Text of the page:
Narendra Modi is right, but doing away with red beacons does not mean the end of the VIP culture. Rest assured, the culture won’t disappear in a hurry. Curiously, it is not because of the fierce desire of the so-called important people to hold on to their status and privilege. It is because the culture remains deep in the psyche of our society, so deep that if there are no VIPs, we would create them.
It is somewhat like the idea of God, we simply cannot do without it.
The prime minister can very well say "every person is important" and the lal batti should vanish from minds too, not only from vehicles, but it is difficult to see it working that simply on the ground. We would still have VIPs around, treated as superior to other human beings and throwing their weight around. A legislator or a bureaucrat or even a policeman would still be as important as always, red beacon or not. There would be preferential treatment for them.
Blame it on our social or psychological conditioning. We are used to treating offices as repositories of power, not as stations of public service. The holder of an office is respected more for the presumed power he wields than how competent he is at delivering what he is paid for. And what’s power if it is not manifest in official and private conduct? So we have clerks playing the lord of the files, junior officials treating ordinary people with disdain and everyone in office treating everyone else as inferior. It also breeds corruption – it is just another form of misuse of power. This is not about government offices only, private organisations are afflicted by the same malaise too.
This is a perversion of the idea of office. But let’s be honest. In our society office is a marker of social status, the great differentiator between ordinary and extraordinary mortals. Reaching there is an amazing feat in itself. Privileges, of course, follow as entitlements. We hardly think beyond that. That is perhaps one big reason why competence at job becomes an inferior consideration to the glow of office in India. With status comes signaling. That is why important people must not arrive or pass by unheralded. The red beacon is only one way of signaling.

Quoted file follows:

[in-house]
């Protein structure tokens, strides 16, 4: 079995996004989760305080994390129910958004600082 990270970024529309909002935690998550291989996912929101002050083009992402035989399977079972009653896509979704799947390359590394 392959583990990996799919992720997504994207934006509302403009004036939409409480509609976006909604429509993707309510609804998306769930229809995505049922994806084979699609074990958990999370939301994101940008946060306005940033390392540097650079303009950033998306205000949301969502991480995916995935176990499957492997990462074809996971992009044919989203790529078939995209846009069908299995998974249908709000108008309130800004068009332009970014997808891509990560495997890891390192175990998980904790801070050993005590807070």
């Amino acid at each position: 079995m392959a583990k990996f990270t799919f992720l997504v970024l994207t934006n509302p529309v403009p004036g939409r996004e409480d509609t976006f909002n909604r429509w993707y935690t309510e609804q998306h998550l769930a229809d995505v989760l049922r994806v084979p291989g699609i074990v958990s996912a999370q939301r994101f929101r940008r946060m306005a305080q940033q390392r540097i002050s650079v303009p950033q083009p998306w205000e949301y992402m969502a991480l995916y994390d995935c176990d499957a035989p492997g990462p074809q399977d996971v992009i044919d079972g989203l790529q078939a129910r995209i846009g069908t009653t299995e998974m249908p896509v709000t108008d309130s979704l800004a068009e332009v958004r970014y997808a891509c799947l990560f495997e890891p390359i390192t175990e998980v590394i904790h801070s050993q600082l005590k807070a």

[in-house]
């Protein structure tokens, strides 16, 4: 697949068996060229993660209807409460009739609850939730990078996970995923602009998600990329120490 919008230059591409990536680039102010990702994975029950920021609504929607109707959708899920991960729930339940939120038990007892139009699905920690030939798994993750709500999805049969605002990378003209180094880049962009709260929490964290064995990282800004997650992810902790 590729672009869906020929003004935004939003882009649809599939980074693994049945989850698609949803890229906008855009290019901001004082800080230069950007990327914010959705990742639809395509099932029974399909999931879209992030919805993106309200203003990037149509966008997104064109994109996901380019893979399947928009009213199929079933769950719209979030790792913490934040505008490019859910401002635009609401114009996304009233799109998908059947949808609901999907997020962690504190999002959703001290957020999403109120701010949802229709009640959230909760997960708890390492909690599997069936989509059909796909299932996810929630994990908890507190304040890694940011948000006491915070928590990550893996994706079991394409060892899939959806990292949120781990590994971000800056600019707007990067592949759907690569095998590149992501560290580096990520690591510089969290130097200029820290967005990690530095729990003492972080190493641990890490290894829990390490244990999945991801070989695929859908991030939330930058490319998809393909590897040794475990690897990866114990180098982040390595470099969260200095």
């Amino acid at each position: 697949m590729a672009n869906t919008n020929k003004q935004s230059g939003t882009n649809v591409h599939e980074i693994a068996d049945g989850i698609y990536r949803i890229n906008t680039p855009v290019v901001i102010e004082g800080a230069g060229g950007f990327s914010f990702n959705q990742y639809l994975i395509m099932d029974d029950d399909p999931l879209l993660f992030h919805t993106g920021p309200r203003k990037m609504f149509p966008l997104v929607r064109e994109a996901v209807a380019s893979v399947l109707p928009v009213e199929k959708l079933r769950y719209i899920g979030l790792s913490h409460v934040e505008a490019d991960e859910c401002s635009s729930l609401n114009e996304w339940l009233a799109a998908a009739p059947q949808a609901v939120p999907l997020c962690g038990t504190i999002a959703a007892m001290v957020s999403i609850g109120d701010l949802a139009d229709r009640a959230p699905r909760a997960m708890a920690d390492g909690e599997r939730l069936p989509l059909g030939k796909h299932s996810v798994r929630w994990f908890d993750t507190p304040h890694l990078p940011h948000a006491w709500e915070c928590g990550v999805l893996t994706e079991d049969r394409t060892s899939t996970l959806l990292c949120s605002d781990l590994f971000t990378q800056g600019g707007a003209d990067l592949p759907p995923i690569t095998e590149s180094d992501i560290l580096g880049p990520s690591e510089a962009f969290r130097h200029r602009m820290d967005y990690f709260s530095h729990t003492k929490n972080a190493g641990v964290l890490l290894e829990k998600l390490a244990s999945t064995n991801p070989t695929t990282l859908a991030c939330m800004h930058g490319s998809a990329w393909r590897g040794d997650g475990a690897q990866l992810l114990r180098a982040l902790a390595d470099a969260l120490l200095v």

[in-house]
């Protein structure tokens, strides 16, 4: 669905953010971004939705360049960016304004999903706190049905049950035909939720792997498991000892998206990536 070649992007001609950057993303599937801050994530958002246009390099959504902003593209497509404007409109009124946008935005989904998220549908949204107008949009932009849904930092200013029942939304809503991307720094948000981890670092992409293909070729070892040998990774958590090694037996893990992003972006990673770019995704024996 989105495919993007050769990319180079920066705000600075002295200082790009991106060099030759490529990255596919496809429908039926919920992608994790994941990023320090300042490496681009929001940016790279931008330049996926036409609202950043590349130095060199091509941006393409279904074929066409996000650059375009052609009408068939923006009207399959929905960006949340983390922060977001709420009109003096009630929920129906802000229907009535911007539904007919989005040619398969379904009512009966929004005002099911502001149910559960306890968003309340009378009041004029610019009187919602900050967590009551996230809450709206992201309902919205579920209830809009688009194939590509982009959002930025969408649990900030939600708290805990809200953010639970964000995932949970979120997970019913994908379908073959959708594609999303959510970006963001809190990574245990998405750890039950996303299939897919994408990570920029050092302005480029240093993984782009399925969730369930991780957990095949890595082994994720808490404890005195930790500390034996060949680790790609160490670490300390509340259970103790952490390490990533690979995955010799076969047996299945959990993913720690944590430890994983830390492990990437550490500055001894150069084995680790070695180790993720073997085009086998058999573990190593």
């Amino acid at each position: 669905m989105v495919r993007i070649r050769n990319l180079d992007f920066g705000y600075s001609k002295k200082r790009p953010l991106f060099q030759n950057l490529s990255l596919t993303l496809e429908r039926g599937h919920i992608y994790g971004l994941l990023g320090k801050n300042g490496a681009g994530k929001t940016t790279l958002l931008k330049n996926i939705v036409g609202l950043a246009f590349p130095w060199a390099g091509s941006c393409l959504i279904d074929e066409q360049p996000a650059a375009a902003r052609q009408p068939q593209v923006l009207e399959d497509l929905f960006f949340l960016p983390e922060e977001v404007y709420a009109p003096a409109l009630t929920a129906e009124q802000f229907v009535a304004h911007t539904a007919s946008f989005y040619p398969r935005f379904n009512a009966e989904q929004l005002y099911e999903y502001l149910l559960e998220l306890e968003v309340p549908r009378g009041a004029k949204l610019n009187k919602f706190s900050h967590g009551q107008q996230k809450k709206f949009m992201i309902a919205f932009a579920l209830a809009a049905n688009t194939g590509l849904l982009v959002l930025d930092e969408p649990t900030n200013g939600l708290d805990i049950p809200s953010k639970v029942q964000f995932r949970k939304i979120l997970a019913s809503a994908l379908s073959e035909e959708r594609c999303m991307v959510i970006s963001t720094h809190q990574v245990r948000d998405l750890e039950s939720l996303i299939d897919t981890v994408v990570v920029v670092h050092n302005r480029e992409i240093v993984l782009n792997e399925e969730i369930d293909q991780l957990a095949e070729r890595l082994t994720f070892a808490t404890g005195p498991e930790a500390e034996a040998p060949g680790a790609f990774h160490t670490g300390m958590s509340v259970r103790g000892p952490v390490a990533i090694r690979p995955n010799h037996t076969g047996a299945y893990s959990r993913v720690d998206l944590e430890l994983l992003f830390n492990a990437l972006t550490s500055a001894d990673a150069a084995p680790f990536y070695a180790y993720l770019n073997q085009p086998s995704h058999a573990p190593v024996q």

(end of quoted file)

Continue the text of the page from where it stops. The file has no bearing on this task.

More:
The ordinary Indian, as Modi says, is special and must feel so. But how do we get there without a change in the social mindset? It is not easy. But one thing he can focus on is doing away with privileges – and the arrogance that office brings. To begin with, why must senior officers have orderlies at home? It is being done away with gradually but the practice must go in all forms. Why allow government vehicles to be used for private purposes? Why give special treatment to them when they attend functions or places of importance in private capacity? Why must some of them enjoy a sprawling residential accommodation? And why is there security arrangement for undeserving people? Having armed security personnel around has become more of a status symbol than a genuine need for many.
Take away the privileges and egos built around offices would collapse.
Again, if the prime minister wants to empower the common man vis-à-vis the important persons, he has to bring in a culture where the former can put questions to and demand answers from the latter. It does not matter whether it is a political representative or government official, a mechanism has to be in place to make them accountable to the public. The process would bring down the sense of awe and fear among common people for important people.
Official processes are intimidating in general. They are often complex and beyond the comprehension of the common man in the village. This contributes to the sense of dread that the latter have for offices and incumbents. Modi would actually deliver a big blow to the VIP culture if he demystifies offices for the common man. Removing red beacons sounds good to the ears but it actually means nothing. The attack on the VIP culture must be a comprehensive one; it has to start with changing the mindset that promotes such culture.
Updated Date: May 02, 2017 12:59 PM